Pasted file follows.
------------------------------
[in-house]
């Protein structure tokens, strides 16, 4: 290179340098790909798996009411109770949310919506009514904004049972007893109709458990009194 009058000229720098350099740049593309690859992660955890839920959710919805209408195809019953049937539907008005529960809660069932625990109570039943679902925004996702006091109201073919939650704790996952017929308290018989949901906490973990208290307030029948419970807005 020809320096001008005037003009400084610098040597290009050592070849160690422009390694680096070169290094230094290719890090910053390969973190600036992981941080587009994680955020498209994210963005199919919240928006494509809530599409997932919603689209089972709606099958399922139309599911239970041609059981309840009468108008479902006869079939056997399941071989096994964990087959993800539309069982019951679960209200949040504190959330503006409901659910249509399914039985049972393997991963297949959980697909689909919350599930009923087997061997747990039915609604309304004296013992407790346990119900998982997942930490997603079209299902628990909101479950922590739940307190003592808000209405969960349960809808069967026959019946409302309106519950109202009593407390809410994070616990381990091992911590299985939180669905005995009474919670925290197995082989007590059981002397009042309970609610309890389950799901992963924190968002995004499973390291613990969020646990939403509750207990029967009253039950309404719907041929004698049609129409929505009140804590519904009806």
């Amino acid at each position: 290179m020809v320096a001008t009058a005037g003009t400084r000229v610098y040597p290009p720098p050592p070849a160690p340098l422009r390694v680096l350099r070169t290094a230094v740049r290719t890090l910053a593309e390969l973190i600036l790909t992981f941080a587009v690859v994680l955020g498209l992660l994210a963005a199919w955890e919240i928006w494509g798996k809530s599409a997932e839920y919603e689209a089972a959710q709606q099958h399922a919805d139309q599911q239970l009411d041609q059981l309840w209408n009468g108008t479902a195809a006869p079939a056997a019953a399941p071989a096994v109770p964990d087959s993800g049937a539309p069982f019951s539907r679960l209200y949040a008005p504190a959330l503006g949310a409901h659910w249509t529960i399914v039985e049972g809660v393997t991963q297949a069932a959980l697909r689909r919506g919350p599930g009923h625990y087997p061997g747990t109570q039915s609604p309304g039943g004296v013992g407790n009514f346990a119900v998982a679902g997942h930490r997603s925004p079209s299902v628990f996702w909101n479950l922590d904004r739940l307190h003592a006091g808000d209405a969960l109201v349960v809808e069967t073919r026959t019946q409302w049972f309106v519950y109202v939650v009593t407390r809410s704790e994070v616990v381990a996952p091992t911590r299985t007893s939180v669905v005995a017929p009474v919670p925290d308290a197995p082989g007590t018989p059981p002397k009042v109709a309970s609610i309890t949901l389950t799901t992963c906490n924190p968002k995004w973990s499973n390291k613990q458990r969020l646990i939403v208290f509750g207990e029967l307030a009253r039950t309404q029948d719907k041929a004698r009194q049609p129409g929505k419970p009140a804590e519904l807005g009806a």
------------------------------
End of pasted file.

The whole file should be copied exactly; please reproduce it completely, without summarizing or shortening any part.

[in-house]
């Protein structure tokens, strides 16, 4: 290179340098790909798996009411109770949310919506009514904004049972007893109709458990009194 009058000229720098350099740049593309690859992660955890839920959710919805209408195809019953049937539907008005529960809660069932625990109570039943679902925004996702006091109201073919939650704790996952017929308290018989949901906490973990208290307030029948419970807005 020809320096001008005037003009400084610098040597290009050592070849160690422009390694680096070169290094230094290719890090910053390969973190600036992981941080587009994680955020498209994210963005199919919240928006494509809530599409997932919603689209089972709606099958399922139309599911239970041609059981309840009468108008479902006869079939056997399941071989096994964990087959993800539309069982019951679960209200949040504190959330503006409901659910249509399914039985049972393997991963297949959980697909689909919350599930009923087997061997747990039915609604309304004296013992407790346990119900998982997942930490997603079209299902628990909101479950922590739940307190003592808000209405969960349960809808069967026959019946409302309106519950109202009593407390809410994070616990381990091992911590299985939180669905005995009474919670925290197995082989007590059981002397009042309970609610309890389950799901992963924190968002995004499973390291613990969020646990939403509750207990029967009253039950309404719907041929004698049609129409929505009140804590519904009806």
């Amino acid at each position: 290179m020809v320096a001008t009058a005037g003009t400084r000229v610098y040597p290009p720098p050592p070849a160690p340098l422009r390694v680096l350099r070169t290094a230094v740049r290719t890090l910053a593309e390969l973190i600036l790909t992981f941080a587009v690859v994680l955020g498209l992660l994210a963005a199919w955890e919240i928006w494509g798996k809530s599409a997932e839920y919603e689209a089972a959710q709606q099958h399922a919805d139309q599911q239970l009411d041609q059981l309840w209408n009468g108008t479902a195809a006869p079939a056997a019953a399941p071989a096994v109770p964990d087959s993800g049937a539309p069982f019951s539907r679960l209200y949040a008005p504190a959330l503006g949310a409901h659910w249509t529960i399914v039985e049972g809660v393997t991963q297949a069932a959980l697909r689909r919506g919350p599930g009923h625990y087997p061997g747990t109570q039915s609604p309304g039943g004296v013992g407790n009514f346990a119900v998982a679902g997942h930490r997603s925004p079209s299902v628990f996702w909101n479950l922590d904004r739940l307190h003592a006091g808000d209405a969960l109201v349960v809808e069967t073919r026959t019946q409302w049972f309106v519950y109202v939650v009593t407390r809410s704790e994070v616990v381990a996952p091992t911590r299985t007893s939180v669905v005995a017929p009474v919670p925290d308290a197995p082989g007590t018989p059981p002397k009042v109709a309970s609610i309890t949901l389950t799901t992963c906490n924190p968002k995004w973990s499973n390291k613990q458990r969020l646990i939403v208290f509750g207990e029967l307030a009253r039950t309404q029948d719907k041929a004698r009194q049609p129409g929505k419970p009140a804590e519904l807005g009806a």